Bridging Borders 2017
by Juliana Aragón Fatula
|Bridging Borders 2017 Writing Workshop |
at Rawlings Library, Pueblo, CO.
Today, I’d like to focus on a project I’ve participated in the past three years. Bridging Borders is a leadership program for young women and empowers them with skills, builds confidence, teamwork, entrepreneurship. The future of our country falls in their hands and I’m proud to be a mentor and to assist the teens with writing skills through my writing workshops at the Rawlings Library.
The El Pueblo History Museum and the Department of Social Services sponsors the teens and provides excellent mentors. I happen to be one of the mentors being honored this year at a banquet to celebrate the year 2017 and the Bridging Borders Graduates: Anysha, Cheyene, Elian, Reigna, Zoe, Alyssa, Jakiah, Jaylee, Alex, Jaden, Elena, Sophia, Amaya, Taylor, Marisol, Rhyia, Iliana, Chloe, Anika, Mayala. I know these young ladies will become future leaders, some even political leaders and I’m very proud to have been a part of Bridging Borders.
When I met the first-year participants I didn’t know what to expect. What I found that day: writers, poets, confident, intelligent, creative, high-level thinkers. The second year I met young ladies who taught me more than I taught them. They were so welcoming and eager to learn. I kept in touch with a couple of incredible ladies and followed them on their path to freshman college.
This year, the third year of my involvement, the number of ladies grew: I met a larger group than in the previous years. I met ladies ready for whatever I threw at them. They met my challenges and exceeded my hopes for a productive writing workshop. I asked for volunteers and they volunteered. I asked for million-dollar words and they impressed me with their vocabulary; they are young, at-risk, and marginalized by society.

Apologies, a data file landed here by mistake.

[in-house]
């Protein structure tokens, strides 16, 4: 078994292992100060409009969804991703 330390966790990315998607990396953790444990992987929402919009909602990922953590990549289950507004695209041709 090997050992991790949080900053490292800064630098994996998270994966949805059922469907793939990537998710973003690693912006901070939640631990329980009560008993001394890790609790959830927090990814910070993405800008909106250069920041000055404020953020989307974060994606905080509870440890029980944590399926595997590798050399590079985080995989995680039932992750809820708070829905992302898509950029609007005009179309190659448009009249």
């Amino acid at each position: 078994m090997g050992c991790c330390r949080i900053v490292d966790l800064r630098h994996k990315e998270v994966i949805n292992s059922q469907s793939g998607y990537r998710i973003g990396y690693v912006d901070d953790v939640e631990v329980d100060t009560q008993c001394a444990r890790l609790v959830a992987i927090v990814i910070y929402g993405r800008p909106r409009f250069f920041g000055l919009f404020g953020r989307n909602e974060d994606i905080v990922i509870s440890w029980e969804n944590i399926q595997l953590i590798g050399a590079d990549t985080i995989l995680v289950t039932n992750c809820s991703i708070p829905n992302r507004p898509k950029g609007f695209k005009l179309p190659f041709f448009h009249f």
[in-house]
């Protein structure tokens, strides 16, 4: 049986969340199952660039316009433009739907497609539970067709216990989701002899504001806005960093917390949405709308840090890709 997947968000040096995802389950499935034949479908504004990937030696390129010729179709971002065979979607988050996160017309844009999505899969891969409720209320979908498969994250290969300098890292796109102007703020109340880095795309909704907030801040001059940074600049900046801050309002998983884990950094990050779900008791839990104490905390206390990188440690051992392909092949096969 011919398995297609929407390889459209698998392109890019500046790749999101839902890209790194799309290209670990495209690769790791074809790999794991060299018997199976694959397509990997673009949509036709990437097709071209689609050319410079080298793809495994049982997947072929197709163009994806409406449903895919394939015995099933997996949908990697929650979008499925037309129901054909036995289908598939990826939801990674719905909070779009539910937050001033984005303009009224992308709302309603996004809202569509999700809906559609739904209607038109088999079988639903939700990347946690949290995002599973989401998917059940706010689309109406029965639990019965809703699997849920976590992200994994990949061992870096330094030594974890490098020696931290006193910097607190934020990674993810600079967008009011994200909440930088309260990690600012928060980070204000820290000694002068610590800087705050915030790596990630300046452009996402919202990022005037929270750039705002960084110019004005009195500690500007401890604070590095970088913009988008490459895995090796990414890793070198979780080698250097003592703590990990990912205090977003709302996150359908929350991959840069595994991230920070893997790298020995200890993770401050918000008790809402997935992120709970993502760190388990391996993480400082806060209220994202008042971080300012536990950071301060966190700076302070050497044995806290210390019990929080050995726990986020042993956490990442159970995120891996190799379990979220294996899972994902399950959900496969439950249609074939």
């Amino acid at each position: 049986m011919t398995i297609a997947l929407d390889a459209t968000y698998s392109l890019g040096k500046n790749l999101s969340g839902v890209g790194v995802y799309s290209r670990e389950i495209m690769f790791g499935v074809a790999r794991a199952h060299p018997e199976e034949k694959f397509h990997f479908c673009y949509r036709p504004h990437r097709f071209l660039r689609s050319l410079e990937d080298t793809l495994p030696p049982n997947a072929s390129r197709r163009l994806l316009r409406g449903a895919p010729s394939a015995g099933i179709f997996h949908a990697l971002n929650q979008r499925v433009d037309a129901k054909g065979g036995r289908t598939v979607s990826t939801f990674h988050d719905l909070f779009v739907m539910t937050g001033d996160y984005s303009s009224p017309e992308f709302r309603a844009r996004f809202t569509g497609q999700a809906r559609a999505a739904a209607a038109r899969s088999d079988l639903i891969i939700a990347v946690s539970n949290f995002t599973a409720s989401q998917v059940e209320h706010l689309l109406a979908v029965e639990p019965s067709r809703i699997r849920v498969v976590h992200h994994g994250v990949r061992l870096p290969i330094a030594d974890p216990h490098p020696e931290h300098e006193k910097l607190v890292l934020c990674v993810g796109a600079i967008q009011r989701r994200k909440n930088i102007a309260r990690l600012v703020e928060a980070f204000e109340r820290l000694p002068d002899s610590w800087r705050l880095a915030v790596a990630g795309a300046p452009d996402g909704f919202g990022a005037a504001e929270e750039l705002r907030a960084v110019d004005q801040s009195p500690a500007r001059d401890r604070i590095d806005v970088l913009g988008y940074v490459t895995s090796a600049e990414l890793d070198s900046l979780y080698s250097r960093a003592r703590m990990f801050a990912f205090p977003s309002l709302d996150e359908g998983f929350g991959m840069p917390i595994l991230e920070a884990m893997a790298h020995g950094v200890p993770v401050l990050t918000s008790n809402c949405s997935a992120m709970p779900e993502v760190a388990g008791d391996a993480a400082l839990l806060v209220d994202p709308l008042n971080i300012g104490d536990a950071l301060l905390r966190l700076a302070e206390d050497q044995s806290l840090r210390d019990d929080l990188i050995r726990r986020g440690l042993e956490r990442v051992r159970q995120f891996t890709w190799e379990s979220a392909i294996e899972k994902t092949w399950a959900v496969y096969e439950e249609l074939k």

I asked them to write for five minutes. Five minutes later they volunteered to share their poem with the group and impressed me again with their eloquence, command of the stage, their confidence in their writing. I cried tears of happiness. I laughed with them and hugged them and told them how proud I am of them. My day was spent surrounded by young leaders who will make a difference in this country and change the way we treat women in society.
They asked questions about writing and I beamed with joy at their enthusiasm. In my experiences of teaching and conducting writing workshops with teenagers I’ve witnessed these teens have a lot to say; they are writing from their hearts about their truth: the bullying, suicide, abandonment, but also about soccer, dance, music, love, and hope.
While they wrote, I circulated the room and observed their hands and eyes. They were not given writing prompts other than to write without limitations about anything but to make it memorable; they wrote incredible poems and left me with their dreams, fears, hopes, and questions about their world in the twenty-first century.
My first book of poetry, Crazy Chicana in Catholic City, juliana-aragon-fatula bowerhousebooks was provided for them by their sponsors and if they weren’t busy writing; they were busy reading my book. The delight I felt when I watched them write for five minutes non-stop and read through the table of contents in my book gave me a sensation of being part of something. Developing the minds of these young ladies with the power of words and meaning in their lives brought me tremendous joy, honor, pride, and humility.
This has been one of the most satisfying experiences of my sixty years; I’ve had many journeys, but to share with these young leaders my past: a teenage pregnant high-school-drop out who went on to be the first in my family to graduate college, write and publish books, teach, tour with the Department of Defense entertaining the men and women in the military, travel the world, perform on stages across the country, and to end up in Southern Colorado the place of my ancestors, validated I have fulfilled my destiny to work with at-risk-youth and empower them to express themselves with spoken and written word.
They give me hope and hope is all we can ask for in this time of racism, bigotry, xenophobia, misogyny, and homophobia. Have I left anyone out? This country needs new leaders and I know these young ladies will bring it. How fortunate for us that they have been empowered to teach us what women contribute to society and how they mold the next generation of leaders. I learned about writing workshops from my mentor, Sandra Cisneros and The Macondo Foundation. I teach what I learn to the future writers of diversity: LGBTQ, and ethnic writers from the nation
|Macondo Foundation Writing Workshop San Antonio, TX |
Founded in 1995 Mission:
The Macondo Writers Workshop is an association
of socially-engaged writers united to advance
creativity, foster generosity, and honor community.
|Sandra Cisneros and Laurie Ann Guerrero |
at Guadalupe Cultural Arts Center, San Antonio
|Sandra Cisneros and Juliana at Rawlings Library|